“Sure I’ve been in town before
But never quite so quickly
And never from a place so far away
But if this color carbon ticket
Says that I can fly the ocean
Well maybe I can think of what to say”
    – “This Mighty Ocean” from Home Again

“I don’t look all that ragged for all the time it’s been,
But I’m weakened underneath me where my frame is rusted thin.
And this year’s state inspection just barely passed
Won’t you drive me ‘cross the country, boy,
This year could be my last.”
    – “Rusty Old American Dream” from How Did You Find Me Here

So I was intrigued to read about the new Wilcox-Pettit project. Wilcox has often cited Pettit as his muse, as well as his life partner, and she has appeared on almost all of his albums as a backing vocalist or adviser. The fact that they chose ancient poetry as their lyrical base also sounded fine to me, something that, if done well, is most compelling.

However, last night’s performance left me flat. While it was obvious that Wilcox and Pettit enjoyed sharing the stage, there were many things that weren’t right with the performance:

  • The lyrics didn’t really speak to me the way that Wilcox’s own usually have. The poetry – most of it a translation of the originals – often ended up as “words that tear and strain to rhyme,” as Paul Simon once wrote.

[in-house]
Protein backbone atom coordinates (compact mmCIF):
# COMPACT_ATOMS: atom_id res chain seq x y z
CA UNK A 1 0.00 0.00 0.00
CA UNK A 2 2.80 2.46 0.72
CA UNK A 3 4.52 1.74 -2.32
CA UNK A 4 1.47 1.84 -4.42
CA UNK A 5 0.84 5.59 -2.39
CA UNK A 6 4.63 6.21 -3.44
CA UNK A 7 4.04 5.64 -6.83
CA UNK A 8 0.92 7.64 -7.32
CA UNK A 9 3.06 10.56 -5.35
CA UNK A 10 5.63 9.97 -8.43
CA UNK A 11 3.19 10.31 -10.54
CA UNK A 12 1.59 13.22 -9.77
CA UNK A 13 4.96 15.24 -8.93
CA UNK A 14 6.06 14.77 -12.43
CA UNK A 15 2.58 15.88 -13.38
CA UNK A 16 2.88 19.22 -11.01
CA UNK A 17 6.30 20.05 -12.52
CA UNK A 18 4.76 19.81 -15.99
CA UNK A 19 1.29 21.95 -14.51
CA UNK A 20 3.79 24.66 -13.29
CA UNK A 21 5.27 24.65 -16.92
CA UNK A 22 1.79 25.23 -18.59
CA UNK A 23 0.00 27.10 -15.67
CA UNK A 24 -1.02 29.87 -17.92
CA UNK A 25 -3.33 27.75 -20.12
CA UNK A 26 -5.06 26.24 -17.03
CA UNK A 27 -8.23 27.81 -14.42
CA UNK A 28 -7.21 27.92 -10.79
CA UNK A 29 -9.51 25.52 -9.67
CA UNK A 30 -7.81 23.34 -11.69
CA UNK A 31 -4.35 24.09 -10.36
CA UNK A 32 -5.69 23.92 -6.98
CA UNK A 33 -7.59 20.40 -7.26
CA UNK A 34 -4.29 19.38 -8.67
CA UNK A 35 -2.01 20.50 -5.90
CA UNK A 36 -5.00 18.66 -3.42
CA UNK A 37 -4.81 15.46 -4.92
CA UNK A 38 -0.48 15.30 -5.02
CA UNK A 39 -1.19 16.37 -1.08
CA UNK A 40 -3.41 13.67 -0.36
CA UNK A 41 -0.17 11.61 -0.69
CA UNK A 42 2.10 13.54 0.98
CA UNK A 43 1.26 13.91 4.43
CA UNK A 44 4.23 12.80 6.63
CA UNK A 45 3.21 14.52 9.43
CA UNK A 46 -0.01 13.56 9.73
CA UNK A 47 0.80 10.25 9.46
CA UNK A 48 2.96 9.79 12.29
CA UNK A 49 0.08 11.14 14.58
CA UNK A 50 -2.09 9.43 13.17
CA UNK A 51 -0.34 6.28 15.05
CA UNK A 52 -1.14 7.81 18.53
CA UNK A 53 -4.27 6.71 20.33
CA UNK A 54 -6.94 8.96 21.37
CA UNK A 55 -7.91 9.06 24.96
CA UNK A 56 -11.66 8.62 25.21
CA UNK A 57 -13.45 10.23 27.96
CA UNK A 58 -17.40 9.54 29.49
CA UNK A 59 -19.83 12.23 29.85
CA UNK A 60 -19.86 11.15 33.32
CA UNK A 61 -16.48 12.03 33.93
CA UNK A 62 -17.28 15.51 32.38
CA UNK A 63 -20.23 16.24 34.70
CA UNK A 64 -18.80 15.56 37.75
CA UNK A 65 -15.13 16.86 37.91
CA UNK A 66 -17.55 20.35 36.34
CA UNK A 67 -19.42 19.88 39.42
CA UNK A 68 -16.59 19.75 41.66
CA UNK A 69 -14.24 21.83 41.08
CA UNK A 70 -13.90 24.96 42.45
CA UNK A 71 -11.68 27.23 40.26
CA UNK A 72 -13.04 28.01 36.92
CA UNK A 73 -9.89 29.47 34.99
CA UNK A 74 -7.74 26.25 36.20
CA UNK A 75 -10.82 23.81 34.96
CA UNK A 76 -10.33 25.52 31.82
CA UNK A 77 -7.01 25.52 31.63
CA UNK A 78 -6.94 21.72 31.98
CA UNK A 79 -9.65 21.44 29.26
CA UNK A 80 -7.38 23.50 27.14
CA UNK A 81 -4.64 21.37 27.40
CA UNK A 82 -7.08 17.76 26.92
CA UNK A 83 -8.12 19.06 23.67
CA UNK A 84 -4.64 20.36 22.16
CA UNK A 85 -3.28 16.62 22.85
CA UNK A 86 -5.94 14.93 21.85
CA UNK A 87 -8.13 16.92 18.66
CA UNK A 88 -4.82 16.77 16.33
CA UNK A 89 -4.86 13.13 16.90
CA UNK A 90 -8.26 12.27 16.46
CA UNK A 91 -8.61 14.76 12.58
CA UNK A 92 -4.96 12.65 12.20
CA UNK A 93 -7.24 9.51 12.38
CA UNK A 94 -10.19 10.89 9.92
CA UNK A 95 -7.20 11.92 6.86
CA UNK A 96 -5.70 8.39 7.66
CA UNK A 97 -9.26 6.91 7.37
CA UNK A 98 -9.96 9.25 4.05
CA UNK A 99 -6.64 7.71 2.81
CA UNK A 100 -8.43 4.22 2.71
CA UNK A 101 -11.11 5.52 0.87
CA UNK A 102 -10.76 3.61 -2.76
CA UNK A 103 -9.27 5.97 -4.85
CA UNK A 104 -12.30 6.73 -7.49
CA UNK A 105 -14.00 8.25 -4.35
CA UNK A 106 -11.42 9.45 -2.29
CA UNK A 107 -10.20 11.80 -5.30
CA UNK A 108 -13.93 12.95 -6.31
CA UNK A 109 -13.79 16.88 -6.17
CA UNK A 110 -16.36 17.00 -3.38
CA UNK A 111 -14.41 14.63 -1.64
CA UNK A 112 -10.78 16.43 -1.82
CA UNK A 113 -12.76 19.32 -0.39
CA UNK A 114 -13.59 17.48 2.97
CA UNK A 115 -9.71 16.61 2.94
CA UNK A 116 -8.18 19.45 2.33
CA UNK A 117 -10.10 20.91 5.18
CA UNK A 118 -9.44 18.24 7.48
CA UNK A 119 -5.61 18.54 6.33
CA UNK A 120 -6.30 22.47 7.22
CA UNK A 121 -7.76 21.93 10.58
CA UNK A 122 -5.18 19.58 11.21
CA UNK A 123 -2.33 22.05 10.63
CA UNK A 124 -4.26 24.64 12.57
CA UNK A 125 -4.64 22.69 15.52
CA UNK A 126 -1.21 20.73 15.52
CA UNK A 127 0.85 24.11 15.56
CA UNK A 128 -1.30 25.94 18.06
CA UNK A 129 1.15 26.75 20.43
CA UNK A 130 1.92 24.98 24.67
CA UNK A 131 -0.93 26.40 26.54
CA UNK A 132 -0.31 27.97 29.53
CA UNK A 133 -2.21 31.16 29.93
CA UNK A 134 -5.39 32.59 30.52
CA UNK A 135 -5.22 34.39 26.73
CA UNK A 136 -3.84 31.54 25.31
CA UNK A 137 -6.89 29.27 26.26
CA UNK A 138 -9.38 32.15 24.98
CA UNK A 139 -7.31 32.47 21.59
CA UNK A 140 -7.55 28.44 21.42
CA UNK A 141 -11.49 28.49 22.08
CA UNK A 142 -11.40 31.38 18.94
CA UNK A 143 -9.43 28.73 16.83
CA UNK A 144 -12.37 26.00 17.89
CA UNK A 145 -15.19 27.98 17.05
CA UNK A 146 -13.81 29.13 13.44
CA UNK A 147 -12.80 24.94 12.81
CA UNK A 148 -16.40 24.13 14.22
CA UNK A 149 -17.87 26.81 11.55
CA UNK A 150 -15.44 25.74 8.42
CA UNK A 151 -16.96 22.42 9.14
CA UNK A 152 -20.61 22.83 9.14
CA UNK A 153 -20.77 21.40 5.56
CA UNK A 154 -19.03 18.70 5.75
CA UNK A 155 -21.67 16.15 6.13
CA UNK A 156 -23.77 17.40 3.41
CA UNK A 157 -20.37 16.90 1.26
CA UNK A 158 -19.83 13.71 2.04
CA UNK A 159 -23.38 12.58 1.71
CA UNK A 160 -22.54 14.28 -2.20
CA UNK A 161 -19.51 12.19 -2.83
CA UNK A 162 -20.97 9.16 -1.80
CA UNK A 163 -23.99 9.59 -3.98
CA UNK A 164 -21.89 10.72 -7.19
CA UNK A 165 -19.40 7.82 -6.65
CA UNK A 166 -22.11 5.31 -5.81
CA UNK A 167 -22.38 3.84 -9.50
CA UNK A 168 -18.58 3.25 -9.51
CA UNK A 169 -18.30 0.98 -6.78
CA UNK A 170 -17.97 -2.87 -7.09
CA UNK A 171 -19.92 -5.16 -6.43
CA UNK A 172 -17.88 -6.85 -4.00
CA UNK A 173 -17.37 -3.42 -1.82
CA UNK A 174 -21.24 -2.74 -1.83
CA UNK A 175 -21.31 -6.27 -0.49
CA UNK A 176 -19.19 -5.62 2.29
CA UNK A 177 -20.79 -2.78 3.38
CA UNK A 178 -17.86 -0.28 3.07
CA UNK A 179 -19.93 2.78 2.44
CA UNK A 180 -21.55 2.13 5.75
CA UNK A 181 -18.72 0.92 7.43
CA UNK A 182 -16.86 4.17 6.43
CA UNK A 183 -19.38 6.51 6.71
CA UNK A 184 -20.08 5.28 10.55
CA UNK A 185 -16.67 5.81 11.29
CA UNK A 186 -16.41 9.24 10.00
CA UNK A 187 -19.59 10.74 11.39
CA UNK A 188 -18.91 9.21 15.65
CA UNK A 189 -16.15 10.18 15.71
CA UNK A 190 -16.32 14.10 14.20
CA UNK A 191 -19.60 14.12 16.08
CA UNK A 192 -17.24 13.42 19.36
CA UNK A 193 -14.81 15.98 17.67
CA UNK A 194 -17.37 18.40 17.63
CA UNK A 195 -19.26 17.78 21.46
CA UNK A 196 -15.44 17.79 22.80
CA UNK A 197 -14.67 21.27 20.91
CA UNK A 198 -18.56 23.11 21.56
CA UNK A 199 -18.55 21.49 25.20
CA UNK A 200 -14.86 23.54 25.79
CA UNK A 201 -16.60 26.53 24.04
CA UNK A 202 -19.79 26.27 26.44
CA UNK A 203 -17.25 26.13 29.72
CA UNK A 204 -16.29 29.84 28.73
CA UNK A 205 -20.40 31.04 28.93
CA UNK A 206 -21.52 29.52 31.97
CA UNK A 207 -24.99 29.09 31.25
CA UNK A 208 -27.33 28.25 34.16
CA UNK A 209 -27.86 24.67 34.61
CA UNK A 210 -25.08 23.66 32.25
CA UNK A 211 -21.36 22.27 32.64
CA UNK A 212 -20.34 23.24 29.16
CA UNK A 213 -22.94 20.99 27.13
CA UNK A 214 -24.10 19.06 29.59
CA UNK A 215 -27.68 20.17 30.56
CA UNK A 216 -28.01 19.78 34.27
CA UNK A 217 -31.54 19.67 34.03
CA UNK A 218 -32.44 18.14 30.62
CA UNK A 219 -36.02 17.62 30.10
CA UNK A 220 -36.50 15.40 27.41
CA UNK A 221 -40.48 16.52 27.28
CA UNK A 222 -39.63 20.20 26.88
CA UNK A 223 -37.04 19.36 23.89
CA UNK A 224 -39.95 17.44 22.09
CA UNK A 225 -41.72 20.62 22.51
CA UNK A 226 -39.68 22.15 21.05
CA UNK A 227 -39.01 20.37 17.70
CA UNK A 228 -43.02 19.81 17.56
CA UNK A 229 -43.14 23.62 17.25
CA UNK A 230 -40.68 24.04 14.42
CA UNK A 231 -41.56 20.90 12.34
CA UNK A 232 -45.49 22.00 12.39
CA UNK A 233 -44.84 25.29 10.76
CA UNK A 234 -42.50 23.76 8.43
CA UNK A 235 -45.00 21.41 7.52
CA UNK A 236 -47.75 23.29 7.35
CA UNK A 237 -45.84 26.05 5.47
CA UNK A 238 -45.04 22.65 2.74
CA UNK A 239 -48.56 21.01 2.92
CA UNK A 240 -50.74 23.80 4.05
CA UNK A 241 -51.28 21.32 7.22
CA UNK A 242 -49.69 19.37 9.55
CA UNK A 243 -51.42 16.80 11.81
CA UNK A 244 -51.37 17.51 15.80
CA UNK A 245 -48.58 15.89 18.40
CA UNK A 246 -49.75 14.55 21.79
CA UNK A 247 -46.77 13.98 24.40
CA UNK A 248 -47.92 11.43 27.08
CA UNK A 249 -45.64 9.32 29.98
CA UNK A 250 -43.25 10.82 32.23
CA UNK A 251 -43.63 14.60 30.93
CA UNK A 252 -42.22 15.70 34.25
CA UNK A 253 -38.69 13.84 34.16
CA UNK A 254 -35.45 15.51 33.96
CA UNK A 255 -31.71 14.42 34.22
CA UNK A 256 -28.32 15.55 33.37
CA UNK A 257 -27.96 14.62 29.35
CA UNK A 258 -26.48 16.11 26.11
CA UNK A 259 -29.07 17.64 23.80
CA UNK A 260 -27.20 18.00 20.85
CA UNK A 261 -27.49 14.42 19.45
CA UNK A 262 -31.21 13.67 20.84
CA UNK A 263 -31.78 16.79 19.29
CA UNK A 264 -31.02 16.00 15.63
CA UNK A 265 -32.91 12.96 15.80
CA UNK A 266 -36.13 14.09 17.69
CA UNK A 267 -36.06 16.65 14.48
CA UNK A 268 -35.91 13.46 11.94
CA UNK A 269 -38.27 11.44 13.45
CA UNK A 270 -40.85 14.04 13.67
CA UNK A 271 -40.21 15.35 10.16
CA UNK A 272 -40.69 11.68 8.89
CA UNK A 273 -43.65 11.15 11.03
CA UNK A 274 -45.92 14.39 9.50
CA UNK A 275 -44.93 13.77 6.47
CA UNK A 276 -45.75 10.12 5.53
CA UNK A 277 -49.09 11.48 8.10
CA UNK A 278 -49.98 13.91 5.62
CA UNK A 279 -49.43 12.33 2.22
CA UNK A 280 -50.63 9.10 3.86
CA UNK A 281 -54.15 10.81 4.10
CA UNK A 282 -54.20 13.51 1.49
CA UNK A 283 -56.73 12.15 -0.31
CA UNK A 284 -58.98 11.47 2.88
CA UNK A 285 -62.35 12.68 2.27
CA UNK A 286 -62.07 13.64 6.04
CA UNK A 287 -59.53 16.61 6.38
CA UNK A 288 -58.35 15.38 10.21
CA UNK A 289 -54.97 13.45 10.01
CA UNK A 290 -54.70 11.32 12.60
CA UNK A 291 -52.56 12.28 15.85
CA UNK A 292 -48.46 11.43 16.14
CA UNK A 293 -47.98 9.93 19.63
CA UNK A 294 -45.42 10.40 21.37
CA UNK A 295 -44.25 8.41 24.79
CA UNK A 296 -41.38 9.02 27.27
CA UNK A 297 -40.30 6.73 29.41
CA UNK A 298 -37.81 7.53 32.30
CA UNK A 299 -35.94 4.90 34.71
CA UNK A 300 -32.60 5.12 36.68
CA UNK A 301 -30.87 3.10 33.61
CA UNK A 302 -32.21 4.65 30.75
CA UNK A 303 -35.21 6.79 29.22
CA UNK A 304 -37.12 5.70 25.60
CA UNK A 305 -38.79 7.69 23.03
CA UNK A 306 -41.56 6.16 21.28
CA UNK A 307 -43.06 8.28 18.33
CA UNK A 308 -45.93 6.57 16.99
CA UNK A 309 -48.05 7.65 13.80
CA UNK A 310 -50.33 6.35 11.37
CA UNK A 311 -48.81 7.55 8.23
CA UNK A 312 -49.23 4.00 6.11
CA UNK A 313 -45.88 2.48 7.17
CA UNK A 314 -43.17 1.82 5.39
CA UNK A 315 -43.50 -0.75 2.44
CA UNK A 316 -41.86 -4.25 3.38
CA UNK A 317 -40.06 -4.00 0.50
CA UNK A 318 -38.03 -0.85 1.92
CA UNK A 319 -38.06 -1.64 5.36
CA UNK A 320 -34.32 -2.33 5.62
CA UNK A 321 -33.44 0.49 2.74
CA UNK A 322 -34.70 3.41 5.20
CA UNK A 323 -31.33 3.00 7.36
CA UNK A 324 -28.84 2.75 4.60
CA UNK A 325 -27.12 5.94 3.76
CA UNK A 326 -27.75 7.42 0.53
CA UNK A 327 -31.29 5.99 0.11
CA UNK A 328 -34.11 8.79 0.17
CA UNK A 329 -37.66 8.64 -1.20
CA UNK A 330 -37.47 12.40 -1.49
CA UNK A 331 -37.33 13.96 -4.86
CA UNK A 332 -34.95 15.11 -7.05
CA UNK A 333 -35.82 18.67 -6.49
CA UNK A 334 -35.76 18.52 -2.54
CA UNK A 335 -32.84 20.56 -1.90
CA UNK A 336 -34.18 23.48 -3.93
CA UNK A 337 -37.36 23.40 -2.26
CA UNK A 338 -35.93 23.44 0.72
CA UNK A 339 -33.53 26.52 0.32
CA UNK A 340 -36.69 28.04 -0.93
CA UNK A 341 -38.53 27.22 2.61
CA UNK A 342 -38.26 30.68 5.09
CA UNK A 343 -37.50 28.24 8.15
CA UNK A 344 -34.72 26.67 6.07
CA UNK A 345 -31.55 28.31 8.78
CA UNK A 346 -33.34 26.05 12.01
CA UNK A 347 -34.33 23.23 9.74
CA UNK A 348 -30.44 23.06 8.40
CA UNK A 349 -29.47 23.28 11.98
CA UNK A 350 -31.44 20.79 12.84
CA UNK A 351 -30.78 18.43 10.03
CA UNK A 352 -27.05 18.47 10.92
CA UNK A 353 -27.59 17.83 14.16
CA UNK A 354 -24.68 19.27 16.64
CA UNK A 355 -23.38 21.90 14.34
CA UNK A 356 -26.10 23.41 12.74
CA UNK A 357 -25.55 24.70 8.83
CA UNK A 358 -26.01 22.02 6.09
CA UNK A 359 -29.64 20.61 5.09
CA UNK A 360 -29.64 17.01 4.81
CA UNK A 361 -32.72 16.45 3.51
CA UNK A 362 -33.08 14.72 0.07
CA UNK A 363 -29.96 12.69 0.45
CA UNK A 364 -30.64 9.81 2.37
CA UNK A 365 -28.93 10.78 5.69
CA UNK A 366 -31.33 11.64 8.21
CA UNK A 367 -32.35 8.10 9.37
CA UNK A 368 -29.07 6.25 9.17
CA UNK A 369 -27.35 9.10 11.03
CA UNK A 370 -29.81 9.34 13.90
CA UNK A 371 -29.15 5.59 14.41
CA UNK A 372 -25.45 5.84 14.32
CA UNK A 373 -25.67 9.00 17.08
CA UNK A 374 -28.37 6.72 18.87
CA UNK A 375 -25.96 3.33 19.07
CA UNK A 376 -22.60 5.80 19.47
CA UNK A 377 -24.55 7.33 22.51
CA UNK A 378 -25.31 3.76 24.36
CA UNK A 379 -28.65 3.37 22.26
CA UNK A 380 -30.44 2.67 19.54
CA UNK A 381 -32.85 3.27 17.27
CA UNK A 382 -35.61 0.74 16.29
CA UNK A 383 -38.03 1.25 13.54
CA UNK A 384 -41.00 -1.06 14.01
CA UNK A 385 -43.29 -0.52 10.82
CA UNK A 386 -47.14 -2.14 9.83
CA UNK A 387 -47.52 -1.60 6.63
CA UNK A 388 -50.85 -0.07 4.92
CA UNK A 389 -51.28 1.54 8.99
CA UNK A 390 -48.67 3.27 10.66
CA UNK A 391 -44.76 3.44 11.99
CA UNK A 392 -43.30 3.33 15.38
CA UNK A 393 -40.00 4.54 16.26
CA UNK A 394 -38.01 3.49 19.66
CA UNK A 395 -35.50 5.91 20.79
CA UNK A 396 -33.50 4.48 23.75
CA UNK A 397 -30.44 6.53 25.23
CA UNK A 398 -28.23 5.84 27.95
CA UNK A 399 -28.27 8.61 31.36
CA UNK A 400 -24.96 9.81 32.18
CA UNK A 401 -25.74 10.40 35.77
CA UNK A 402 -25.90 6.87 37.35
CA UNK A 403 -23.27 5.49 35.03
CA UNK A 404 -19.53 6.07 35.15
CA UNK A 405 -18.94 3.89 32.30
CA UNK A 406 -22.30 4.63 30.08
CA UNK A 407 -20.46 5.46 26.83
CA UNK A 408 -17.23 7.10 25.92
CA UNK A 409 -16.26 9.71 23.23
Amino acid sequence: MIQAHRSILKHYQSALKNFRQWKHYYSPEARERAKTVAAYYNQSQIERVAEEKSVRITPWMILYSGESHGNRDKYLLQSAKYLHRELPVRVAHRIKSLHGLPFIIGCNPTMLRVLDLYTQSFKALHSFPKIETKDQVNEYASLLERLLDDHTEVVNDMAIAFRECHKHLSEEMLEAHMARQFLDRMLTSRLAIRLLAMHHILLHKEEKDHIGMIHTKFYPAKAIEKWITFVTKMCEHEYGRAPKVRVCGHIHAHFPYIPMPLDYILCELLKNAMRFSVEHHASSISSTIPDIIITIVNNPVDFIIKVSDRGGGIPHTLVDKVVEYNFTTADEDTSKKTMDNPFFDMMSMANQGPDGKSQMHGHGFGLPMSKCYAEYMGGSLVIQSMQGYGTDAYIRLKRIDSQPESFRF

• Wilcox and Pettit strained to achieve any harmonic balance. Some of this was due to the terrible mix that the house engineer produced. The mix seemed to focus on the performers, rather than the audience. Wilcox’s baritone was largely swallowed by Pettit’s mezzo-soprano, which made for a tough listen. Some of this may be due to the fact that Wilcox’s voice is markedly better than Pettit’s (no surprise, as Pettit happened into music after she met Wilcox), but a lot of it was due to the poor house mix.
  • The duo had with them a drummer whose percussion primarily detracted from the music. Either they needed as bassist, or no drummer.
  • When the group added a third voice (Leda Saeedian, a Farsi scholar), her voice drowened out both Wilcox and Pettit. While her singing was some of the most compelling of the night, it wasn’t mixed right, either.
  • The new songs mostly loped along – great for sleeping, not so good for sustained listening. Only one of the songs had the classic Wilcox shuffle, which is part of what drew me to his music in the first place.
  • The pre-intermission talk from Dr. Suheil Bushrui of the Univeristy of Maryland’s Center for International Development and Conflict Management was a sleeper. For one, I don’t wholly subscribe to his theories of international diplomacy and peacemaking (something I’ll go into in a later post); secondly, he went on about 10 minutes too long.

So overall, it was not the best Wilcox show I’ve ever seen, and I doubt I’ll buy his new album when it comes out. It’s a bit painful for me to walk away from one of my favorite musicians, but his increased focus on his faith has hurt his songwriting, in my estimation, and there are new musical windows open for me to explore. Perhaps Richard Shindell has finally moved up to the top of my male folkie ranks.